Aquaculture plays a key role in food security and poverty reduction worldwide. Several studies have shown that shifting the human diet towards increased consumption of fish and seafood could be a solution to meeting protein needs. For 2.9 billion people, fish and seafood consumption currently represents 20% of their animal protein intake. Today, aquaculture provides almost 50% of the world's fisheries resources and the sector is expected to grow by 62% by 2030. Southeast Asia is home to 90% of the world's aquaculture and over 100 million people depend on this activity.
Aquaculture, both for food and for sport, relies heavily on the use, and therefore the introduction of non-indigenous species. This is true for both marine and freshwater species, but the practice is much more widespread in the freshwater fish farming sector. However, very little light has been shed on the impact of invasive species on aquaculture production; for example, through the emerging infectious diseases they bring either directly as a vector, as a reservoir or as a facilitator through altered environmental conditions.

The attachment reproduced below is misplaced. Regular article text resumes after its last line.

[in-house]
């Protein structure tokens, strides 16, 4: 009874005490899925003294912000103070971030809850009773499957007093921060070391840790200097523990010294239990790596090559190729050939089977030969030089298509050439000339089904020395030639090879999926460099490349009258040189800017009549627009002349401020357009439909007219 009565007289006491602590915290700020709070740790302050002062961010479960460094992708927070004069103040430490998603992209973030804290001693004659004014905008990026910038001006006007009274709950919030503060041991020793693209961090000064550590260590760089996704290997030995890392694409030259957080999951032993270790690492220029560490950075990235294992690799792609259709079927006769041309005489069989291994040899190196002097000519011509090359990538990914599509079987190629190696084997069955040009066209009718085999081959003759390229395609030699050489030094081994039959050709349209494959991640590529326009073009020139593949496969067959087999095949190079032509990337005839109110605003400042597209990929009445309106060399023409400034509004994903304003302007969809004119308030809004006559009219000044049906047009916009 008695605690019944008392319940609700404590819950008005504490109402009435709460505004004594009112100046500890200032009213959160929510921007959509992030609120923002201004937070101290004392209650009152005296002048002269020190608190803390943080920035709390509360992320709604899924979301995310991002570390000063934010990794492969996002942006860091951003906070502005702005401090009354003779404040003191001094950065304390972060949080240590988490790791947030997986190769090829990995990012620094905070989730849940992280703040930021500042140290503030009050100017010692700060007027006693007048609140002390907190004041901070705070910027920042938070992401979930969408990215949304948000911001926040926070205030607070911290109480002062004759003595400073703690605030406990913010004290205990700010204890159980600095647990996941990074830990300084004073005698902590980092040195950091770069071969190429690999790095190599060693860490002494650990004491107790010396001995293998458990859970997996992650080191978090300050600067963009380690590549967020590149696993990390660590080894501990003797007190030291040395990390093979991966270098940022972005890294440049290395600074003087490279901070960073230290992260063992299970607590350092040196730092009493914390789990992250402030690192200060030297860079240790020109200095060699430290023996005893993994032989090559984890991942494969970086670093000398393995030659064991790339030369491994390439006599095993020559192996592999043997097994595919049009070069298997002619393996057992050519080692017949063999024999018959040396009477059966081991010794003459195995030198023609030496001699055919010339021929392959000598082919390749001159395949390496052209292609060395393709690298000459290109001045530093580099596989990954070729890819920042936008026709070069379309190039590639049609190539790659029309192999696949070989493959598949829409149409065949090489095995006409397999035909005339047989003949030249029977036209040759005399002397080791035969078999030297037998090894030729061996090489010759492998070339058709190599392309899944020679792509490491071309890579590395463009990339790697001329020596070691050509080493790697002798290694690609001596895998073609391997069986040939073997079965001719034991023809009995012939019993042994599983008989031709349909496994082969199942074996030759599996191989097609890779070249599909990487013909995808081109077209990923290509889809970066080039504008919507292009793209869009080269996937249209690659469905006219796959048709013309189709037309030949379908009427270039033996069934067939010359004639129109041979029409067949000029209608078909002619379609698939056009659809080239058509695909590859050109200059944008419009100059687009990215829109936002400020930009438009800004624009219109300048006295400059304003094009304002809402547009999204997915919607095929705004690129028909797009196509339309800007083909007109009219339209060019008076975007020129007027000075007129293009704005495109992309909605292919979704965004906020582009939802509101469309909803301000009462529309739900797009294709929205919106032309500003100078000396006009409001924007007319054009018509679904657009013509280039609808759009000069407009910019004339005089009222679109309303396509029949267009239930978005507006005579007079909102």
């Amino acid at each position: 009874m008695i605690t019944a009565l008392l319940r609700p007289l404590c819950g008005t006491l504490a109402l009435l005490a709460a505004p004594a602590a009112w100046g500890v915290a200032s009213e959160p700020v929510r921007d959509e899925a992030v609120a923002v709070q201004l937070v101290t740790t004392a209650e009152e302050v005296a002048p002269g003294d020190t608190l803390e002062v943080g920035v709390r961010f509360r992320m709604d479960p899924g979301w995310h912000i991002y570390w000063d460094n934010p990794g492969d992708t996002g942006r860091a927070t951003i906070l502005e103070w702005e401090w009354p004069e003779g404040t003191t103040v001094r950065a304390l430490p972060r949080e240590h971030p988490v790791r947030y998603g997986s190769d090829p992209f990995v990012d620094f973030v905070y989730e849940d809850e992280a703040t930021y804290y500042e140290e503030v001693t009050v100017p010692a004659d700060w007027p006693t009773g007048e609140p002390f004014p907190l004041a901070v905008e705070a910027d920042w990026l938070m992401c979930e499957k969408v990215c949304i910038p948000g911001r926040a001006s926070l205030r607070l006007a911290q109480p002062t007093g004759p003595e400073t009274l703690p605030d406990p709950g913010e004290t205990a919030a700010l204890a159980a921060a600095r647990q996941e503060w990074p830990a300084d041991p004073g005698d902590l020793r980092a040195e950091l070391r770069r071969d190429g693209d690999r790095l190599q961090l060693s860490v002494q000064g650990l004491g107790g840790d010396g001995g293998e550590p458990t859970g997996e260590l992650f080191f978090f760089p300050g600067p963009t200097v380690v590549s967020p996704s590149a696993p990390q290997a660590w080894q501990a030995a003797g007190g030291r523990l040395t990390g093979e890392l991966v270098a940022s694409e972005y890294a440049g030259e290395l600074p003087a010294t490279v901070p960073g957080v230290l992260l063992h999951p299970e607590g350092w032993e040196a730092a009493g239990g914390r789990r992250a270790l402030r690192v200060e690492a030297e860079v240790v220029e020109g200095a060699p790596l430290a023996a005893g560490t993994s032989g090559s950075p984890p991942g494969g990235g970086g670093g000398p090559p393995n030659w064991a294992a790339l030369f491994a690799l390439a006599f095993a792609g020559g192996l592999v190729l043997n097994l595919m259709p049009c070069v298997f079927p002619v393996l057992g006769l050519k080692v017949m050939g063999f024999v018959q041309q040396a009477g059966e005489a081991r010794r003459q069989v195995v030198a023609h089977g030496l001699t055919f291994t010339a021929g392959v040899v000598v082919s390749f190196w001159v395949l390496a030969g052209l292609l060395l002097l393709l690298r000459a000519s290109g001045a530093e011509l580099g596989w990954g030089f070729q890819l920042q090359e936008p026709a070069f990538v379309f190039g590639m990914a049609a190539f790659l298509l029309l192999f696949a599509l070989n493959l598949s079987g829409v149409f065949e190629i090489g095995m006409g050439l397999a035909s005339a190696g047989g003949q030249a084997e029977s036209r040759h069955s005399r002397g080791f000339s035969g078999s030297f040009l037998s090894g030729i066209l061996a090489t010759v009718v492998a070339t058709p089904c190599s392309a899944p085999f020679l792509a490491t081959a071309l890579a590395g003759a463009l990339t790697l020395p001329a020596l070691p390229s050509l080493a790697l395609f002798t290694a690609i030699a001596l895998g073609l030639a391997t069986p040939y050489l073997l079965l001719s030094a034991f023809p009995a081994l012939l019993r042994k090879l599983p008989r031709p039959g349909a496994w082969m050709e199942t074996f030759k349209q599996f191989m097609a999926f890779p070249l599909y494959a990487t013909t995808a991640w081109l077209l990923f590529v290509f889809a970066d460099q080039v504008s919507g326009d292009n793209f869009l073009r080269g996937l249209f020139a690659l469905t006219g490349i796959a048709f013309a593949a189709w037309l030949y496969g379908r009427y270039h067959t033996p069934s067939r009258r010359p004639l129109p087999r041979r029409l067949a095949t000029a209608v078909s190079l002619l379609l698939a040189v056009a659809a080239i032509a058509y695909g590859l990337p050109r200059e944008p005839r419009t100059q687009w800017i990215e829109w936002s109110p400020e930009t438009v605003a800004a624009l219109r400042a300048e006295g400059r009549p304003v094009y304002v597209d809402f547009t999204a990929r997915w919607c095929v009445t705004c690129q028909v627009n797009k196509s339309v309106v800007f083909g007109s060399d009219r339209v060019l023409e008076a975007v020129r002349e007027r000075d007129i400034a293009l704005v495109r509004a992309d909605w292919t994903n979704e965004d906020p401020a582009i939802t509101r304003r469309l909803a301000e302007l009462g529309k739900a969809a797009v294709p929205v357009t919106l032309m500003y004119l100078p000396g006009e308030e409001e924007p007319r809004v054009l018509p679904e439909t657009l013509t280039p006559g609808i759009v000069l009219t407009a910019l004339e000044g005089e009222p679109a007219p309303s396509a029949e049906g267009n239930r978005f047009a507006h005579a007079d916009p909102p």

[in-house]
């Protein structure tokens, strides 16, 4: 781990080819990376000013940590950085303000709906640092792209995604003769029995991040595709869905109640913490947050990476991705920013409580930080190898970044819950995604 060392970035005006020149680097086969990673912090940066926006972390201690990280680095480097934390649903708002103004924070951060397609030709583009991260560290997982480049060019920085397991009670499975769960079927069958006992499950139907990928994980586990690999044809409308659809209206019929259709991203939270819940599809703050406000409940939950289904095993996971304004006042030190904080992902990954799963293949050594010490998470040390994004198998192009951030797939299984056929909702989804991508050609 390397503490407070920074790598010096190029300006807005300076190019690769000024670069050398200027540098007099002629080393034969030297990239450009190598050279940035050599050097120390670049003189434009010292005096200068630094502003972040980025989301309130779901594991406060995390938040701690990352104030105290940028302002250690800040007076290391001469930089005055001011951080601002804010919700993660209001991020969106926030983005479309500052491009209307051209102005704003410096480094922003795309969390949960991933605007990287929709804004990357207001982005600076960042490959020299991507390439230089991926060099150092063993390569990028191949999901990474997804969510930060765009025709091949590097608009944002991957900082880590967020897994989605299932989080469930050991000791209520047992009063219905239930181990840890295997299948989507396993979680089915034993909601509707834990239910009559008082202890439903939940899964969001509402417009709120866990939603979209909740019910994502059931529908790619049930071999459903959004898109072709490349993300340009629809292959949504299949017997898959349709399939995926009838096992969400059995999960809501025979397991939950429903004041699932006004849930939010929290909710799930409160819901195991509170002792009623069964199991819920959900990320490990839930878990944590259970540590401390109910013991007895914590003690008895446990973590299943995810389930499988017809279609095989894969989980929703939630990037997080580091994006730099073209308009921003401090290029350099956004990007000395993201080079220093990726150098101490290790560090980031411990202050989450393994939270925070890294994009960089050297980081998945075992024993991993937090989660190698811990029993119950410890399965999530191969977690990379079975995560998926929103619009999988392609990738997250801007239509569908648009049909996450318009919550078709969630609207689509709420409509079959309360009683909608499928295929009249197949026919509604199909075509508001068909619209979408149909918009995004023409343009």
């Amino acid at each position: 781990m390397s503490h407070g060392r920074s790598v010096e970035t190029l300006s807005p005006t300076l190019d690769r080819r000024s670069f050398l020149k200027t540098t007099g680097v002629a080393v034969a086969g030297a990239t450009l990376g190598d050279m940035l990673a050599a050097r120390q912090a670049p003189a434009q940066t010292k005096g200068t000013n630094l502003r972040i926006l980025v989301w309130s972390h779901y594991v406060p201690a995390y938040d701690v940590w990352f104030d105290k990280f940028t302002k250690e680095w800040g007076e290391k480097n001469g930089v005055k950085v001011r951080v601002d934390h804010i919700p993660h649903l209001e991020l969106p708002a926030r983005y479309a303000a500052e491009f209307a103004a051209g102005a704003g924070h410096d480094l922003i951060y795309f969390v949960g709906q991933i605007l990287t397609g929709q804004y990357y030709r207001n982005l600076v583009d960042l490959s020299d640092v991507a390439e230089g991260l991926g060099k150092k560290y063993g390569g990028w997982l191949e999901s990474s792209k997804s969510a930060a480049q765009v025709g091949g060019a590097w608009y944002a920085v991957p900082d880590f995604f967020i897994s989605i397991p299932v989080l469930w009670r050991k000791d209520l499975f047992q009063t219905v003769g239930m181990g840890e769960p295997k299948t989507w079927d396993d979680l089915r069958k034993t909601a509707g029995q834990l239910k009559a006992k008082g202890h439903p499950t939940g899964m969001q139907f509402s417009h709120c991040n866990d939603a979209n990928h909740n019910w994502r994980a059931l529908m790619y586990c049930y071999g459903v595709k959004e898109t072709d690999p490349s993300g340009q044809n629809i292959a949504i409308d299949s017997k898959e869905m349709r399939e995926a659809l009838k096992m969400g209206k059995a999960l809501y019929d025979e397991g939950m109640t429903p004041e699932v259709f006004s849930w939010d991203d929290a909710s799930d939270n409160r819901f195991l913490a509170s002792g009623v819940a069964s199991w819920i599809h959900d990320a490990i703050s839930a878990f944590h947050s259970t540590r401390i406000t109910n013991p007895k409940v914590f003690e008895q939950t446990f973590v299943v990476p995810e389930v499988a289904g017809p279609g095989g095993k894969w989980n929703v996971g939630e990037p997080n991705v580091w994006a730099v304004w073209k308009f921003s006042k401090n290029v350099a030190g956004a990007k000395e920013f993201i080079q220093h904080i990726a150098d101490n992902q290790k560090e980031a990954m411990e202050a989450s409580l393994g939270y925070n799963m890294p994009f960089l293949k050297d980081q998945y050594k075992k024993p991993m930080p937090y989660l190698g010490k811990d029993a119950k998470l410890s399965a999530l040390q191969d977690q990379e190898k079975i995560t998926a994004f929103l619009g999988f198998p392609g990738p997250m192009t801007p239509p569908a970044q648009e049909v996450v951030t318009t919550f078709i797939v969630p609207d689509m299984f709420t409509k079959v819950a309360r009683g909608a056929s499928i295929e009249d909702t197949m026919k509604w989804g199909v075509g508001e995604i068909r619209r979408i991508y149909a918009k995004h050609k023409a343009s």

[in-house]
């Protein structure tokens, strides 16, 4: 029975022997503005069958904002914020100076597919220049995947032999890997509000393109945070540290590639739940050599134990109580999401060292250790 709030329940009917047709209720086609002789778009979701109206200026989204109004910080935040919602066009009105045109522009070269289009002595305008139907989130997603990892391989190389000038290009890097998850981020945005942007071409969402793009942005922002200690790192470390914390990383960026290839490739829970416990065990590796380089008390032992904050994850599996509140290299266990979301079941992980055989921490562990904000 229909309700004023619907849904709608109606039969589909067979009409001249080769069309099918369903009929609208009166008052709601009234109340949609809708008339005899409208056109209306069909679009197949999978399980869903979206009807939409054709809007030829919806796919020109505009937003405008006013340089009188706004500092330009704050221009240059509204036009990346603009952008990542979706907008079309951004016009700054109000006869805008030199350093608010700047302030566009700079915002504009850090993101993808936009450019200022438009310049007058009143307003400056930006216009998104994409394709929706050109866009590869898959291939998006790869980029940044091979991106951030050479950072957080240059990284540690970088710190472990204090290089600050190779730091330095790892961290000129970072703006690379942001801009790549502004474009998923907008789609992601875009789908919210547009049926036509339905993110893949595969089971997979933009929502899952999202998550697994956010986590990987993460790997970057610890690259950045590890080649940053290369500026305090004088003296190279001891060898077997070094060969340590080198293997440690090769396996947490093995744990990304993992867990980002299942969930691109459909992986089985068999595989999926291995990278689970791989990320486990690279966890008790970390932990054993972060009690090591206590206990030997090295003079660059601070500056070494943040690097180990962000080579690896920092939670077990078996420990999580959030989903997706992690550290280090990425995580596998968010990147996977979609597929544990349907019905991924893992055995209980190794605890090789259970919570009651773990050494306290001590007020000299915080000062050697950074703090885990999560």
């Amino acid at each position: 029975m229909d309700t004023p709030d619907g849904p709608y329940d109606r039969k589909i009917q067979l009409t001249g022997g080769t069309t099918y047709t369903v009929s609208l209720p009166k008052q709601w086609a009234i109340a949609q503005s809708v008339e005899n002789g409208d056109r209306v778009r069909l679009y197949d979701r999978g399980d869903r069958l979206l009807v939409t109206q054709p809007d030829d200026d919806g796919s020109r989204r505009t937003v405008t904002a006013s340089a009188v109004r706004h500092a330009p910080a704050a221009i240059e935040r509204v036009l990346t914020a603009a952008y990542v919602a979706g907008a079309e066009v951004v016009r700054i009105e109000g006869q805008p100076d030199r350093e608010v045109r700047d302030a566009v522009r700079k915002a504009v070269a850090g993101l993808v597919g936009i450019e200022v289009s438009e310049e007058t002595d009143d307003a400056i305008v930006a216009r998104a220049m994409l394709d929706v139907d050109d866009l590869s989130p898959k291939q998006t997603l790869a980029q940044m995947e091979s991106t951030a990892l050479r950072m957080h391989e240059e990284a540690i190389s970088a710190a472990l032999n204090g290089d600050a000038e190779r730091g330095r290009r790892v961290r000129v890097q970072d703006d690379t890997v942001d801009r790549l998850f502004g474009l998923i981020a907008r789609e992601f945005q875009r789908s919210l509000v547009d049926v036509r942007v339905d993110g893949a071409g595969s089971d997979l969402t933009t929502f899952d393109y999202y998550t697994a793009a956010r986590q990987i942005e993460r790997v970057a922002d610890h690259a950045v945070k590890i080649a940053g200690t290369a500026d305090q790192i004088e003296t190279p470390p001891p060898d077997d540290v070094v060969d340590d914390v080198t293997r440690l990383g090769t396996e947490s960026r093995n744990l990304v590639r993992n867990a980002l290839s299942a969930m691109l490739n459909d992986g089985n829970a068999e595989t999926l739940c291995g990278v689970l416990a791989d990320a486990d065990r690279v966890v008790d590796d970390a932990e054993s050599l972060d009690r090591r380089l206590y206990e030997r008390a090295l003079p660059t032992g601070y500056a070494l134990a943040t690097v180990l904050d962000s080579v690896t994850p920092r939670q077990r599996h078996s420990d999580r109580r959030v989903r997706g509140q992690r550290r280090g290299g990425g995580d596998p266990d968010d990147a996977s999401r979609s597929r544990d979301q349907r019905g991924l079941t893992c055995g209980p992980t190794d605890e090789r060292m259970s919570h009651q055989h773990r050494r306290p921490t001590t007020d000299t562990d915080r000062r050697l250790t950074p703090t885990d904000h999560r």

With this Topic issue, we aim to bring together articles that enhance our understanding of the link between invasive species, emerging infectious diseases (human and animal) and food safety in an aquatic context. Public health stakeholders need to broaden their view of health security beyond infectious diseases and recognise the crucial importance of animal health, the One Health approach, food security and invasive species in a harmonious relationship with nature.
Submissions close: 30 June 2023
Expected time to first decision: 4 weeks after submission
Please read the Guide for Authors before submitting. All submissions should be made via the online editorial system. If the manuscript is accepted, the article will be published open access with no fee payable by the author.